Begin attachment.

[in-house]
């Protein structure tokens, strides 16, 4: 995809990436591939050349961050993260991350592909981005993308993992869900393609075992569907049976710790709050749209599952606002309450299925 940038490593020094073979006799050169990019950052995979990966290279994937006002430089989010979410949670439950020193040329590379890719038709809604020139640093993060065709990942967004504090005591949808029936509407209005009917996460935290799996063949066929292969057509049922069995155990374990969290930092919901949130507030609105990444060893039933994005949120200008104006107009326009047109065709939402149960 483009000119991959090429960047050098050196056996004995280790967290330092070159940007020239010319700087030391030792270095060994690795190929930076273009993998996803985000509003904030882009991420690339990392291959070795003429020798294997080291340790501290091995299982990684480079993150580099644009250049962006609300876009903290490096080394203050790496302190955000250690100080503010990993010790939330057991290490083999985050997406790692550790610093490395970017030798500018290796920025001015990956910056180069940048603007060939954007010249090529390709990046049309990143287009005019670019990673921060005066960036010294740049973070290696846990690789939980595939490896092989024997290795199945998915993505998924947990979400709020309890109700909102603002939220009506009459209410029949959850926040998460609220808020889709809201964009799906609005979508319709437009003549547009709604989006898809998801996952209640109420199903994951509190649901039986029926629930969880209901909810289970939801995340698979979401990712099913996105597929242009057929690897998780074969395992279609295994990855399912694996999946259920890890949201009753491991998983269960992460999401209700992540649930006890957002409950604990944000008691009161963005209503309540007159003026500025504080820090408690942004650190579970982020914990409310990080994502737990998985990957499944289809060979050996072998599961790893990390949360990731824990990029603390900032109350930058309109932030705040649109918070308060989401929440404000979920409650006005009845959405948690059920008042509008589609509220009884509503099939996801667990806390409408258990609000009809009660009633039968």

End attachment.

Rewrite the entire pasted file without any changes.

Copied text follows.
[in-house]
């Protein structure tokens, strides 16, 4: 995809990436591939050349961050993260991350592909981005993308993992869900393609075992569907049976710790709050749209599952606002309450299925 940038490593020094073979006799050169990019950052995979990966290279994937006002430089989010979410949670439950020193040329590379890719038709809604020139640093993060065709990942967004504090005591949808029936509407209005009917996460935290799996063949066929292969057509049922069995155990374990969290930092919901949130507030609105990444060893039933994005949120200008104006107009326009047109065709939402149960 483009000119991959090429960047050098050196056996004995280790967290330092070159940007020239010319700087030391030792270095060994690795190929930076273009993998996803985000509003904030882009991420690339990392291959070795003429020798294997080291340790501290091995299982990684480079993150580099644009250049962006609300876009903290490096080394203050790496302190955000250690100080503010990993010790939330057991290490083999985050997406790692550790610093490395970017030798500018290796920025001015990956910056180069940048603007060939954007010249090529390709990046049309990143287009005019670019990673921060005066960036010294740049973070290696846990690789939980595939490896092989024997290795199945998915993505998924947990979400709020309890109700909102603002939220009506009459209410029949959850926040998460609220808020889709809201964009799906609005979508319709437009003549547009709604989006898809998801996952209640109420199903994951509190649901039986029926629930969880209901909810289970939801995340698979979401990712099913996105597929242009057929690897998780074969395992279609295994990855399912694996999946259920890890949201009753491991998983269960992460999401209700992540649930006890957002409950604990944000008691009161963005209503309540007159003026500025504080820090408690942004650190579970982020914990409310990080994502737990998985990957499944289809060979050996072998599961790893990390949360990731824990990029603390900032109350930058309109932030705040649109918070308060989401929440404000979920409650006005009845959405948690059920008042509008589609509220009884509503099939996801667990806390409408258990609000009809009660009633039968």